One successfully disposed of her debts through Chapter 7, while another expects his case to be resolved in August.

Raine Dyer, 48, a former college admissions representative, completed her case a year ago.

“They did do a payment arrangement with me which was very helpful at the time,” she said of her agreement with the firm.

Bankruptcy, she said, was her only financial alternative after losing her job and breaking off a personal relationship.

“At that moment for me, that was the option, yes,” she said.

“I was a big fashion girl,” she said. “I don’t want to go down that road. You live and learn so you aren’t in that position again.”

Ralph Bumgardner is a retired high school guidance counselor from Michigan and Broward County resident who is waiting for his case to conclude.

“There is a payment plan that they have which is easy for people who are indigent and need to get this process over with,” he said.

“In my own situation, I’m 77 years old and made lots of financial mistakes and reached the point where I needed dental implants, hearing aids and needed to go into assisted living,” he said. “This enabled me to do those things that I hope to accomplish.”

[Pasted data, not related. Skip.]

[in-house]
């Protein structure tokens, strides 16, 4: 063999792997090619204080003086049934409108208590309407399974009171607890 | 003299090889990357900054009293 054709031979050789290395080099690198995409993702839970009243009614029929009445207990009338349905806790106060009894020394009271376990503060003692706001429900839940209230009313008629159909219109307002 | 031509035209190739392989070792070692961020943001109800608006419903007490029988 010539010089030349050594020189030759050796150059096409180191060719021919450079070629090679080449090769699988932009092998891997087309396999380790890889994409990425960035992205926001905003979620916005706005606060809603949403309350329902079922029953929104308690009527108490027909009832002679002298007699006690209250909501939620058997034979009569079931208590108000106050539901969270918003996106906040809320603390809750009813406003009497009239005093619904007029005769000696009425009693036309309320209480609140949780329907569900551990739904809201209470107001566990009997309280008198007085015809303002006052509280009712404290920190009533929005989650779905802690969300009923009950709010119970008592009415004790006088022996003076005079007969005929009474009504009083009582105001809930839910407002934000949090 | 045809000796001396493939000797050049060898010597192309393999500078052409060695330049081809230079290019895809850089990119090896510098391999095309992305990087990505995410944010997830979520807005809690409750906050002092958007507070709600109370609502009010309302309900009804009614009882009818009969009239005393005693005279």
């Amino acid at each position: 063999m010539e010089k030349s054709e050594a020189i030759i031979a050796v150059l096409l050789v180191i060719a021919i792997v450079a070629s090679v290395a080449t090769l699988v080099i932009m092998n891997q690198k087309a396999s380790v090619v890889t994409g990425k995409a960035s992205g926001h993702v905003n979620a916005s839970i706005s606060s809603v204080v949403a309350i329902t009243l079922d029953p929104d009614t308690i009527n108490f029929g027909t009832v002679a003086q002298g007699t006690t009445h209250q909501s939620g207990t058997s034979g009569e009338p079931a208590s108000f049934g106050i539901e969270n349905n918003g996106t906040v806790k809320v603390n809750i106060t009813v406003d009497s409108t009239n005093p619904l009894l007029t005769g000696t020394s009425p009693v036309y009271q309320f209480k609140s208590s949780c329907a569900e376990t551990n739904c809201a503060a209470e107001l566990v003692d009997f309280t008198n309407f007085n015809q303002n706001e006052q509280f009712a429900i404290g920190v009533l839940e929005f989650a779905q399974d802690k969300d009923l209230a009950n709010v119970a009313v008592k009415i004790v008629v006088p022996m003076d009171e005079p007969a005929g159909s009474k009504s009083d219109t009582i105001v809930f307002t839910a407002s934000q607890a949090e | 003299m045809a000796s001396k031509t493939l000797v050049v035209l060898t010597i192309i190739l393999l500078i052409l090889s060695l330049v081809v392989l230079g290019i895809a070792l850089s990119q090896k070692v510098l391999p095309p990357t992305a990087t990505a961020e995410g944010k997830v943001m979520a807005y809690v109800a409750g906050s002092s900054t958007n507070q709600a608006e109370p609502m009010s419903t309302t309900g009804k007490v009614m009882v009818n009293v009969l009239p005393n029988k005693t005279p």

“I had thought about it for maybe six months,” Bumgardner added. “I always thought there was an embarrassment attached to bankruptcy, and they assured me other people have done this to their advantage. It kind of gives you some idea that you’re not alone.”

Generally, law firm clients sign a single agreement to cover services to be performed throughout their cases.

When clients first meet with their lawyers, the discussion is a free consultation. Then, the attorney will quote them a fee to guide them through the Chapter 7 case. The cost can range from $1,200 to $2,000, according to lawyers and court papers. That includes the filing fee and various costs related to submitting financial schedules and meeting with creditors. As soon as the lump sum is paid, the firm will file the case.

But not everyone has the money to pay their lawyer a lump sum.

The advantage of “low money down” prior to the filing allows a hard-pressed client to quickly get his or her case into court, The filing involves submitting some basic forms about the person’s finances. The lawyers, however, are not allowed by law to pay for a client’s filing fee, which in South Florida is $335.

Once the case is filed, the client signs the second agreement to pay for the remainder of the work, which includes a meeting with creditors.

“This is one of our most important issues — how do you pay for consumer bankruptcies?” said Robert Lawless, a professor at the University of Illinois College of Law. He has served as the reporter for the American Bankruptcy Institute’s Commission on Consumer Bankruptcy, which reports to Congress.